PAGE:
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October 28, 1983 - Image 24

Resource type:
Text
Publication:
The Detroit Jewish News, 1983-10-28

Disclaimer: Computer generated plain text may have errors. Read more about this.

24 Friday, October 28, 1983

THE DETROIT JEWISH NEWS

Municipal Elections Inconclusive

JERUSALEM (JTA)
Labor made some gains and
Likud held its own in Tues-
day's municipal elections in
Israel which drew a rela-
tively low voter turnout de-
spite being a workers' holi-
day.
Local issues and per-
sonalities predominated,
frustrating those who had
hoped to spot a national
trend pointing toward the
possible outcome of the next
Knesset elections.
Pundits agreed that there
was no massive protest vote
against the Likud govern-
ment's economic or other
policies. Shevakh Weiss, a
Labor MK and leading
political analyst, observed
that those who expected a
large-scale punishdient "of
Likud were disappointed."

Labor Party chairman
Shimon Peres professed
to be "encouraged" and
spoke of the beginning of
a political turnabout. But
all he could cite in sup-
port of that assessment
were Labor gains in some
Negev development
towns which were swept
by Likud in the 1977 and
1981 national elections.

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Petah Tikva. In Haifa,
Laborite incumbent Mayor
Arye Gurel was re-elected
with 63 percent of the vote.
The rapidly-declining
National Religious Party,
riven by internal strife,
managed to elect only one of
its candidates to the
Jerusalem City Council.
The NRP entered the elec-
tion with two rival lists, one
representing its "Young
Guard" and the other its
Lamifne faction. _

Barely 50 percent of Is-
rael's eligible voters cast
ballots Tuesday, corn-
pared to an 80 percent
turnout for Knesset elec-
tions. This led analysts
and politicians to agree
that the decision to hold
municipal elections
separate from national
elections was an unsuc-
cessful experiment.

Communist candidates
did poorly in most Arab

population centers of Israel.
The Democratic Front, a
surrogate for the Moscow-
oriented Raka Communist
Party, lost control of five
large Arab villages in
Galilee. Their most serious
setback was in Sakhnin
near Acre in Lower Galilee
where a Labor-backed can-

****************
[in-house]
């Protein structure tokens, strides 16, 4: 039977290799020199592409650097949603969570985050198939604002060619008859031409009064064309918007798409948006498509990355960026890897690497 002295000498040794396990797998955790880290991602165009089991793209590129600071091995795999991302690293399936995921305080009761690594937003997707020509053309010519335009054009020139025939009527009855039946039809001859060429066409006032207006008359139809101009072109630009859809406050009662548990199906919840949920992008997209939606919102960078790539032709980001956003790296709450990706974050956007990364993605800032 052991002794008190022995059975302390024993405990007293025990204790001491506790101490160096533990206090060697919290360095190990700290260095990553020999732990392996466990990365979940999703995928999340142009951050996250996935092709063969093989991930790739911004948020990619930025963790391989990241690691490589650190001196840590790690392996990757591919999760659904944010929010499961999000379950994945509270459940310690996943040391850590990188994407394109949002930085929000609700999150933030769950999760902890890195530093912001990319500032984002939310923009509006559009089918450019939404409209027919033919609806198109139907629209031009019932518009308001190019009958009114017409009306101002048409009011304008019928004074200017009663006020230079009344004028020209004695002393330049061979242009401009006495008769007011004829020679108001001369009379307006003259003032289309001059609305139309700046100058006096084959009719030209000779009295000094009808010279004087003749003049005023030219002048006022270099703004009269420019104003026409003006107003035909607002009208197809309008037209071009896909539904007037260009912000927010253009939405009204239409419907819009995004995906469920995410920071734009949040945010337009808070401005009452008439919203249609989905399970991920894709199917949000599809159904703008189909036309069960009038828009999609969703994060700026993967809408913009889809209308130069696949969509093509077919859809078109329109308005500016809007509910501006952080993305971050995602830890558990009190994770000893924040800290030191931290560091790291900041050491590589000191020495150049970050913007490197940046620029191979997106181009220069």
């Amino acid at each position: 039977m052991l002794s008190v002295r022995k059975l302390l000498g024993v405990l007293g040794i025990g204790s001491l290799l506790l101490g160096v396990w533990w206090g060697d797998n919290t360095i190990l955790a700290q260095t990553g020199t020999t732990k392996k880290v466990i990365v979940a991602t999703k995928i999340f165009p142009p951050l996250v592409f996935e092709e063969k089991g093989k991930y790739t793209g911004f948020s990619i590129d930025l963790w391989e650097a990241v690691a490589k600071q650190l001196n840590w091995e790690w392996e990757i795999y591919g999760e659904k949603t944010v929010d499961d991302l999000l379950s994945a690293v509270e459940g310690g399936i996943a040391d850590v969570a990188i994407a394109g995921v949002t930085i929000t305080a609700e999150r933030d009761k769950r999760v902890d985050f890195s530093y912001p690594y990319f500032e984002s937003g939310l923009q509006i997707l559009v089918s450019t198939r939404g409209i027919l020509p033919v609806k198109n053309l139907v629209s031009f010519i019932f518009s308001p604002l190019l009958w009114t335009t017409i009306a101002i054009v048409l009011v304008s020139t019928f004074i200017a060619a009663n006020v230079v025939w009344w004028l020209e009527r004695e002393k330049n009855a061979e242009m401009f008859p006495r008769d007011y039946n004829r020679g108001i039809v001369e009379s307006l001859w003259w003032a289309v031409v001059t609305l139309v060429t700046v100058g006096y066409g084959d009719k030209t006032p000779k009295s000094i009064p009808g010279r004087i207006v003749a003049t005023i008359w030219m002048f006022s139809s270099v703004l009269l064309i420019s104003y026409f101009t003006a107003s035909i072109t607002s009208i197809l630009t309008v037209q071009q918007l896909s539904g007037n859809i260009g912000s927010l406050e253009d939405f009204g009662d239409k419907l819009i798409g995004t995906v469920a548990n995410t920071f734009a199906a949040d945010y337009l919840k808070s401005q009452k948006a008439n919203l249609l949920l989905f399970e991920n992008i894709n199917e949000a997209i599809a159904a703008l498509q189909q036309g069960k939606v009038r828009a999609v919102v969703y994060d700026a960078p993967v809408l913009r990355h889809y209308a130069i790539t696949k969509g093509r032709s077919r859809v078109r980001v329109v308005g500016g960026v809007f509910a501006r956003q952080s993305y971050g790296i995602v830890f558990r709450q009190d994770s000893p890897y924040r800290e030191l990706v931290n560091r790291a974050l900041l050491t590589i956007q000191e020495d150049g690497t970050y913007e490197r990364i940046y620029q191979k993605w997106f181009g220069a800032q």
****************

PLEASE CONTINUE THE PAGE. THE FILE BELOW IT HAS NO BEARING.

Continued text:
didate triumphed. Sakhnin
has a population of 14,000.

AIn Umm el Fahem, the
largest Arab village in Is-
rael with a population of
20,000, the election was
close and a run-off will be
held in what was until now
a major Communist stron-
ghold.

But the Communists
strengthened their grip on
Nazareth, the largest Arab
city in Israel. Incumbent
Mayor Tawfik Zayyad was
re-elected with 70 percent of
the vote and his list won 11
of the 17 city council seats.

Kirlwatrick Scores Abuse
of Israel in United Nations

BALTIMORE (JTA) —
Ambassador Jeane
Kirkpatrick defended the
But Likud candidates United Nations as an im-
won in some Labor stron- portant forum for the reso-
gholds, leading Likud MKs lution of conflicts despite a
Haim Kaufman and Ehud decade-long "obsessive"
Olmert to observe with anti-Semitic campaign in
some credibility that the the UN that has "nothing to
opposition leader "didn't do with the particular
have much to be policies of the different Is-
encouraged" about.
raeli governments.
In the local elections
She said that during the
mayoral candidates run as past 10 years, Israel has
individuals and town coun- been "isolated, despised,
cil members are elected humiliated and victimized"
from party lists. This re- in what she termed "ritual
sults more often than not in denunciation." But Mrs.
split votes.
Kirkpatrick asserted that
A case in point was the Israel's situation in the UN
sweeping victory of is now improving.
Jerusalem's ever-popular